Washington is quietly setting up at least two new East African drone bases, plus one on the Arabian Peninsula, to support the expanding U.S. shadow war against Islamic militants in Somalia and Yemen. An apparently new facility has been built in Ethiopia. In the island nation of Seychelles, a defunct airfield is being reactivated. A third base is being set up in or near Yemen.
The news, first reported by The Washington Post and The Wall Street Journal, should come as no surprise to close observers of America’s shadow war on the borders of the Indian Ocean. But the base expansion could be met with outrage by the people most directly affected, especially Africans themselves. For years, Washington has insisted that it wouldn’t build new bases in Africa.
And that's why they are setting up in the Seychelles, in case mainland operations prove difficult. That's the "A" on the map below. The Reaper, shown above, can cover a circle roughly 2,000 km in diameter, and other RPV's have longer range. It's a major merchant marine area with local, coastal traffic and international carriers, with increasing interest and presence of players like India and China which is a major reason the US wants to keep an eye on things with more than satellites.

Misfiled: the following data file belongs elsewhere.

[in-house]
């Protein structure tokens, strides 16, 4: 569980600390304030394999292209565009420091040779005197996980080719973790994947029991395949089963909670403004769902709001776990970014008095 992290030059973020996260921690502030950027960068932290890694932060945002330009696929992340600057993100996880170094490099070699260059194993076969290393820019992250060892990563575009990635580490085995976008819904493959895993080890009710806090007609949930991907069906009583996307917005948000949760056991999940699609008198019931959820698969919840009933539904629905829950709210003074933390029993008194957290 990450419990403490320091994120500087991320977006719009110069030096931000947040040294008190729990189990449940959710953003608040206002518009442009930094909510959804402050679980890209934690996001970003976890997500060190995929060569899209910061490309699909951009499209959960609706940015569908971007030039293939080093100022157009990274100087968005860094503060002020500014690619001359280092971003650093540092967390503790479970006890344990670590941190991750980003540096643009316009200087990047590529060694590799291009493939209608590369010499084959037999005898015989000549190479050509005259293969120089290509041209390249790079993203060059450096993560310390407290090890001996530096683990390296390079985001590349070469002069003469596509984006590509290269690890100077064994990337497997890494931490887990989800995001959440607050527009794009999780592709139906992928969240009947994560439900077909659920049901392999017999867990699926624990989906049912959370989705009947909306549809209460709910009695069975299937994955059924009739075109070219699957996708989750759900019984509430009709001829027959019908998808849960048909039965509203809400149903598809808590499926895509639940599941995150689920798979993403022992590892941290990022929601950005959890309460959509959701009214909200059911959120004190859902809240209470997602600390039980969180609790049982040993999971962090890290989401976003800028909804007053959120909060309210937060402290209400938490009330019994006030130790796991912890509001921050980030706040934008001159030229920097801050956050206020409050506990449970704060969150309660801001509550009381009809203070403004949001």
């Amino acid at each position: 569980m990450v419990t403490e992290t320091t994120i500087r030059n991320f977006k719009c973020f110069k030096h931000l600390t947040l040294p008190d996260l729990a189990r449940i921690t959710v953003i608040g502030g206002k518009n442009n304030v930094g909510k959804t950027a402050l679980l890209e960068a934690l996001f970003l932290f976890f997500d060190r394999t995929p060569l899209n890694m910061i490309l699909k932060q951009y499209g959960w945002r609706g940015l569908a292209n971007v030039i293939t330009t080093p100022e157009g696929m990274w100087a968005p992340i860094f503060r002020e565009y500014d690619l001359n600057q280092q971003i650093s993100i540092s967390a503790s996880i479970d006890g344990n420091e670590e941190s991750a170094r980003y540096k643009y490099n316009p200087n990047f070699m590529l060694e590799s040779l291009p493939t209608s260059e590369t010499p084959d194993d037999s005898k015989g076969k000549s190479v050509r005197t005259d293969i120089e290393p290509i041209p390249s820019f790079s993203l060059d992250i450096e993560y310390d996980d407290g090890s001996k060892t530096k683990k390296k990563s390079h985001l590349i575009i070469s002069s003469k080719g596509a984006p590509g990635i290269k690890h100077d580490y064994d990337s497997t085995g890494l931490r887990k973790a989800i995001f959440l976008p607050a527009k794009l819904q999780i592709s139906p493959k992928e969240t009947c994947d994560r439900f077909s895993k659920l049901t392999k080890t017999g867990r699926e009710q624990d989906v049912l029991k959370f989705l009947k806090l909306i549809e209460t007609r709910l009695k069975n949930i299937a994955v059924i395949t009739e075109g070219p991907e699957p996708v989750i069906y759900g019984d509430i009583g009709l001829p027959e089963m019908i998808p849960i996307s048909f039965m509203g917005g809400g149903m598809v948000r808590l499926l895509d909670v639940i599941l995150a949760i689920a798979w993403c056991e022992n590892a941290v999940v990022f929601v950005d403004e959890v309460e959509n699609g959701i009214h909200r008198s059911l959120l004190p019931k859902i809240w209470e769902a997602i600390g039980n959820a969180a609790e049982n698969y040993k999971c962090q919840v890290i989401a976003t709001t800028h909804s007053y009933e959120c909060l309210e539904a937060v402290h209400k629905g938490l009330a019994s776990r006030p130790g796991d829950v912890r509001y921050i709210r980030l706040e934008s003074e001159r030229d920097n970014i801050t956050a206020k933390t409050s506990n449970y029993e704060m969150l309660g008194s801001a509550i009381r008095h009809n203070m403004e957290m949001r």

It is curious to see how history repeats: a hundred years ago, the Royal Navy kept a world-wide network of coaling stations for the replenishment of the fleet; today, the Americans are building a world-wide network of surveillance stations. Adm. Alfred Thayer Mahan would be so pleased. As I have mentioned before, this is technology that we need for the Arctic, for patrol and surveillance: you lose an RPV up over the Arctic ocean, it's only money, no pilot and crew members to worry about. Beats toasted subs.